Dandelion (Taraxacum officinale)


Dandelion is closely related to chicory. It is found growing in meadows, pastures and waste grounds of moderate temperature.
Dandelion root and leaf are used widely in Europe for stomach and intestine conditions. Dandelion is authorized by the German Commission E to treat bile duct abnormalities, appetite loss, indigestion, and stimulation of urination.
Dandelion leaves are a source of vitamin A. Dandelion is used as a salad ingredient, and the roasted root and its extracts are sometimes used as a coffee substitute.

Related Terms

Artemetin, Asteraceae (family), beta-carotene, blowball, caffeic acid, cankerwort, Cichoroideae (subfamily), clock flower, common dandelion, Compositae (family), dandelion herb, dandelion T-1 extract, dent de lion (French), diente de leon, dudhal, dumble-dor, epoxide, esculetin, fairy clock, fortune teller, hokouei-kon, huang hua di ding (yellow flower earth nail), Irish daisy, Lactuceae (tribe), Leontodon taraxacum, lion's teeth, lion's tooth, Lowenzahn (German), Lowenzahnwurzel (German), lutein, luteolin, luteolin-7-O-beta-D-glucopyranoside, mælkebøtte, milk gowan, min-deul-rre, mok's head, mongoloid dandelion, pee in the bed, pissenlit (French), piss-in-bed, potassium, pries' crown, priest's crown, puffball, pu gong ying, pu kung ying, quercetin, radix Taraxaci, stigmasterol, swine snout, Taraxaci herba, taraxacum, Taraxacum mongolicum, Taraxacum officinale, Taraxacum palustre, Taraxacum vulgare, taraxasteryl acetate, telltime, vitamin A, white endive, wild endive, witch gowan, witches' milk, yellow flower earth nail.

evidence table

These uses have been tested in humans or animals. Safety and effectiveness have not always been proven. Some of these conditions are potentially serious, and should be evaluated by a qualified healthcare provider.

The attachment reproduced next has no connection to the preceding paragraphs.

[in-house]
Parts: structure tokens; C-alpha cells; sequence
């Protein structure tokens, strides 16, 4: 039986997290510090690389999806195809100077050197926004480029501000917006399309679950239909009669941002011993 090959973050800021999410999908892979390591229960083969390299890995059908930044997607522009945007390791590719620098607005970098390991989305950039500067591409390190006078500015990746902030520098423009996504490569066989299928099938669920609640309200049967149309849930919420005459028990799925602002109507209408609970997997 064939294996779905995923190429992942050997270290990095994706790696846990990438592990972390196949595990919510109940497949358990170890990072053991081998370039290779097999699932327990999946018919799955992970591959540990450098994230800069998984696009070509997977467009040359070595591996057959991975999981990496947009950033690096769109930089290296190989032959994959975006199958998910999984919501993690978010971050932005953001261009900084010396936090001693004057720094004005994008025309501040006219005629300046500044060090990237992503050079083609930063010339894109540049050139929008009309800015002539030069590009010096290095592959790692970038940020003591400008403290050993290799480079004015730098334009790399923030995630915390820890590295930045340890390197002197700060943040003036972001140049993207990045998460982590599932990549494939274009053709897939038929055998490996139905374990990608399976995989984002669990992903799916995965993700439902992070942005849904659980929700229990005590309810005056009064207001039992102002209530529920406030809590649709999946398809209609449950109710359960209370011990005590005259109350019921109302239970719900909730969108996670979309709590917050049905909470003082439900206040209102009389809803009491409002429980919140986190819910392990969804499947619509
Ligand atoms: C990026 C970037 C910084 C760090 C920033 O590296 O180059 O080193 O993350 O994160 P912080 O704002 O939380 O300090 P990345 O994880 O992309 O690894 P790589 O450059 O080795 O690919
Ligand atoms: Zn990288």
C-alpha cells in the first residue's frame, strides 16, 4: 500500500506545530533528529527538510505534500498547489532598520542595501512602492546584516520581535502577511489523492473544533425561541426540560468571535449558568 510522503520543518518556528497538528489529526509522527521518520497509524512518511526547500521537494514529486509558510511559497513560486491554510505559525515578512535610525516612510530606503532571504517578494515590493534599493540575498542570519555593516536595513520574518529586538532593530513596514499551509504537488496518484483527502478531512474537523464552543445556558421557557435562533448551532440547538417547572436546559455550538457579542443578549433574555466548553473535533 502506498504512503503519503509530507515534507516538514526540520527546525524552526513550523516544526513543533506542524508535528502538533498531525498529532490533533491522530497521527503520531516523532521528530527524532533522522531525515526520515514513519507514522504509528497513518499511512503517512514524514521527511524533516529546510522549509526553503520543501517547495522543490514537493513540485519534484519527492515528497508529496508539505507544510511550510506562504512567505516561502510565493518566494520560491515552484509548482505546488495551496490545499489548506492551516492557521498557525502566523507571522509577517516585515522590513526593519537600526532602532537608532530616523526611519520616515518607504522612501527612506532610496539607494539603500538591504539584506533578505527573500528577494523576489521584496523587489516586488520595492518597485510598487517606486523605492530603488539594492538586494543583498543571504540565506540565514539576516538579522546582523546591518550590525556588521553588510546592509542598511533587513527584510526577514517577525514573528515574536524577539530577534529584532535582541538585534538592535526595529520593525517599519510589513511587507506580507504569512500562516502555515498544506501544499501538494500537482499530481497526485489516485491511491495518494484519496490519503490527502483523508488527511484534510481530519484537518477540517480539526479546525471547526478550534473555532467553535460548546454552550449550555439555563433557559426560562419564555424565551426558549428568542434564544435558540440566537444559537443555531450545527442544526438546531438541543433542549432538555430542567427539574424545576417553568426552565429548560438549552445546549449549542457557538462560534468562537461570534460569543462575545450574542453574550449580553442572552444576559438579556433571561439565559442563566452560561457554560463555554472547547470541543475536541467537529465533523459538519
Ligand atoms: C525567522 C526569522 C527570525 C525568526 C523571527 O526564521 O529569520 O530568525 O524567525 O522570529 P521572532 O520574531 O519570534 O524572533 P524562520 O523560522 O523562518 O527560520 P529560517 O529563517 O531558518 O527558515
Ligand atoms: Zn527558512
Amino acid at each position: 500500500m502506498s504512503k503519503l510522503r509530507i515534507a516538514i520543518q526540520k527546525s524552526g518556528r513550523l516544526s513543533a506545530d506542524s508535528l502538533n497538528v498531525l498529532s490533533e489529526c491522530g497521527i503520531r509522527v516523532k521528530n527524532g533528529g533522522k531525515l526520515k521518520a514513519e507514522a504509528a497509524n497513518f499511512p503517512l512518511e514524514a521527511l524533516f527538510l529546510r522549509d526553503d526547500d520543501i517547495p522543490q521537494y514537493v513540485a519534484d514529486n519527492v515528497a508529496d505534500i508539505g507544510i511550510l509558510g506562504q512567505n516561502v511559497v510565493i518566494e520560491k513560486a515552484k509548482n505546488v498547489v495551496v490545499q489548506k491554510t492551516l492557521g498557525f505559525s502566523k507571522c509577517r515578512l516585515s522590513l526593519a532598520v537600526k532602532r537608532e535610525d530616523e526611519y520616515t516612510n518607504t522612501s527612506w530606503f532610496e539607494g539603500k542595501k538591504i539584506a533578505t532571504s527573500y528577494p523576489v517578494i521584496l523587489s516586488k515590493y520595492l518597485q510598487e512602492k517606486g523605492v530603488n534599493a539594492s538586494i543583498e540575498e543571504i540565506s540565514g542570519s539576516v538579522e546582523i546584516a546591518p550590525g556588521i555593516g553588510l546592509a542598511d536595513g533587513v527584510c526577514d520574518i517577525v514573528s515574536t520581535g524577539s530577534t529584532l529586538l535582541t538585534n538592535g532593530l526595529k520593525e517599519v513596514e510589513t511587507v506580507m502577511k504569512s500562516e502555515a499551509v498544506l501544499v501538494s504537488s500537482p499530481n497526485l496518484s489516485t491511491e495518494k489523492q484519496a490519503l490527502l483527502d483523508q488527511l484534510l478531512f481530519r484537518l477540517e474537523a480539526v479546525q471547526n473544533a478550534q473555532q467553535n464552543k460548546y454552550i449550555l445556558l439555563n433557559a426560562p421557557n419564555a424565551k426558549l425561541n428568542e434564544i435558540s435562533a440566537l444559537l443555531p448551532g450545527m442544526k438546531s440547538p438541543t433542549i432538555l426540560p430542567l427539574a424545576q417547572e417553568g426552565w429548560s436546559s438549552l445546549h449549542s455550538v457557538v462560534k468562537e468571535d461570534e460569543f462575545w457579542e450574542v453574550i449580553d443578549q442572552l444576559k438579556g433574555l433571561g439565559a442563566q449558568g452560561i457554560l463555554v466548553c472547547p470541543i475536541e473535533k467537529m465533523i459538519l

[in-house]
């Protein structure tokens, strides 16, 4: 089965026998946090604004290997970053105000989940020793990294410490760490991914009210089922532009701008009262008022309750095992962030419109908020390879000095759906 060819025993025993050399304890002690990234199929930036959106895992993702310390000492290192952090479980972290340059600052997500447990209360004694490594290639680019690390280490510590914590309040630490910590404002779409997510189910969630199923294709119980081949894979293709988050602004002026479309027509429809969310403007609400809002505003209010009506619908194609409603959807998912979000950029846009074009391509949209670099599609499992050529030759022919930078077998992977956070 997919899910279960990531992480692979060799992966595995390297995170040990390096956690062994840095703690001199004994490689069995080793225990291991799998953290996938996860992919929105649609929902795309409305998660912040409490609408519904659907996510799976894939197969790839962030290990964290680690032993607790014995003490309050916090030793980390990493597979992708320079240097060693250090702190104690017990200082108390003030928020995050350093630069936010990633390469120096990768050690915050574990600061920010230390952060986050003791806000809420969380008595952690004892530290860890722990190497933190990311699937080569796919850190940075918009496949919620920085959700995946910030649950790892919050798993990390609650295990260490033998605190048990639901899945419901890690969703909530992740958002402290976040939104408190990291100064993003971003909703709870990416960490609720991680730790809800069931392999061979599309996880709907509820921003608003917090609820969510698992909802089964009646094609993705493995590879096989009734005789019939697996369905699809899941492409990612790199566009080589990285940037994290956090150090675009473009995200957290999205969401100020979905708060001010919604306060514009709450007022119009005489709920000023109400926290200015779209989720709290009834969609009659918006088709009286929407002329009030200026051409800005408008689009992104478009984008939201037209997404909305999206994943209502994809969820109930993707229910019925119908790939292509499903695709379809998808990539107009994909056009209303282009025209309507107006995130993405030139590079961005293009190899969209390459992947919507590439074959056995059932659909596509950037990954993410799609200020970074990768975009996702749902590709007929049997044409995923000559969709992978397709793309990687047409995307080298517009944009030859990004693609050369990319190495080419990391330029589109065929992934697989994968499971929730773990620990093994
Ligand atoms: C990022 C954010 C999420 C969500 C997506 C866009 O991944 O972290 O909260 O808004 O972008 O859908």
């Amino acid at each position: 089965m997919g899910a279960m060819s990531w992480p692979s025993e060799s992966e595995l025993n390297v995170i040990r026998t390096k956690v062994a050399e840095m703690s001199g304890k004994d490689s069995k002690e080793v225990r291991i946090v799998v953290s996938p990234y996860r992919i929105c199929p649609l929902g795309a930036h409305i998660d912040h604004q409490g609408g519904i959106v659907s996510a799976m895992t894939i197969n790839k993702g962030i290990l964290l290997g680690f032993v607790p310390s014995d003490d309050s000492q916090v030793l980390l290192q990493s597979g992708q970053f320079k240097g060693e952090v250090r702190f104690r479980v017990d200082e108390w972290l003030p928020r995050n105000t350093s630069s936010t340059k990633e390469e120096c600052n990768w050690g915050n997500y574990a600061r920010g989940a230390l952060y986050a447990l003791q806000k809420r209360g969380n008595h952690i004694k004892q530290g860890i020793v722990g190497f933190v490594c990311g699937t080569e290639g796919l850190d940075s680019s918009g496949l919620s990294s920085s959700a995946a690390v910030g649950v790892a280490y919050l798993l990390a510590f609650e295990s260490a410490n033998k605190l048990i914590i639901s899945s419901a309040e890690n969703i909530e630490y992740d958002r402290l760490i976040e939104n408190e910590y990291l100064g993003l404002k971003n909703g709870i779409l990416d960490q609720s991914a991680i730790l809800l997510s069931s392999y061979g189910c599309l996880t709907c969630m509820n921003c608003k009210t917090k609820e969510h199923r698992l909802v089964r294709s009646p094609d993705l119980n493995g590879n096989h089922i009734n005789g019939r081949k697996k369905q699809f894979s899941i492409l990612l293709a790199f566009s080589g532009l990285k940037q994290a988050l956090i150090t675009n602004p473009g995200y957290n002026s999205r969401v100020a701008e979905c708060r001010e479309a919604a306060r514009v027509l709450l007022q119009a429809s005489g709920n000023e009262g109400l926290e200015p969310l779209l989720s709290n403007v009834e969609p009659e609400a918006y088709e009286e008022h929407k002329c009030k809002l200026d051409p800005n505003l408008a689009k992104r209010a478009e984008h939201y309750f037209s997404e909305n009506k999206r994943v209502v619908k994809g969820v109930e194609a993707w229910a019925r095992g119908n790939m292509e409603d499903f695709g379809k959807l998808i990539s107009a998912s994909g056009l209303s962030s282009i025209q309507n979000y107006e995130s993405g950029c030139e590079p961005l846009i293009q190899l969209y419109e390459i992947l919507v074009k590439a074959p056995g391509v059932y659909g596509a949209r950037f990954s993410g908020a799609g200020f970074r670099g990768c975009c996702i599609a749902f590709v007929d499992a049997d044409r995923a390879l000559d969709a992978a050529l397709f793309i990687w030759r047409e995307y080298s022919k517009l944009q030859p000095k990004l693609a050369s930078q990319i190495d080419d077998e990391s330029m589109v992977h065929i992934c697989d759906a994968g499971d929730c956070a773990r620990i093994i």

Anti-inflammatory (Grade: C)
Non-human research suggests that dandelion root may possess anti-inflammatory properties. There is a lack of well-designed human studies in this area. Additional research is needed.
Antioxidant (Grade: C)
Several laboratory studies report antioxidant properties of dandelion flower extract. However, this research is preliminary and data in humans is lacking. Further research is warranted in this area.
Cancer (Grade: C)
Limited animal research exists on the effects of dandelion on tumor growth, but the data is inconclusive. Additional high-quality human studies are needed in this area.
Colitis (colon inflammation) (Grade: C)
There is a report that a combination herbal preparation containing dandelion improved chronic pain associated with colitis. The effects of dandelion alone are unknown. Additional research is needed before a conclusion can be made.
Diabetes (Grade: C)
There is limited research on the effects of dandelion on blood sugar levels. One study reported decreases in glucose levels in non-human studies. Additional study is needed in this area.
Diuretic (increased urine flow) (Grade: C)
Dandelion leaves have traditionally been used to increase urine production and excretion. There is a lack of reliable human research in this area. Dandelion extract has been reported to increase fluid excretion and urination frequency. Further research in humans is needed.
Hepatitis B (Grade: C)
One study reported improved liver function in people with hepatitis B after taking a combination product with dandelion root. The effects of dandelion alone are unknown. Additional research is needed on this topic.
Sore throat (Grade: C)
Early research suggests dandelion with penicillin is more effective than sodium penicillin alone for sore throat. Given the limited evidence, conclusions on the effects of dandelion alone are unclear. Additional studies are warranted.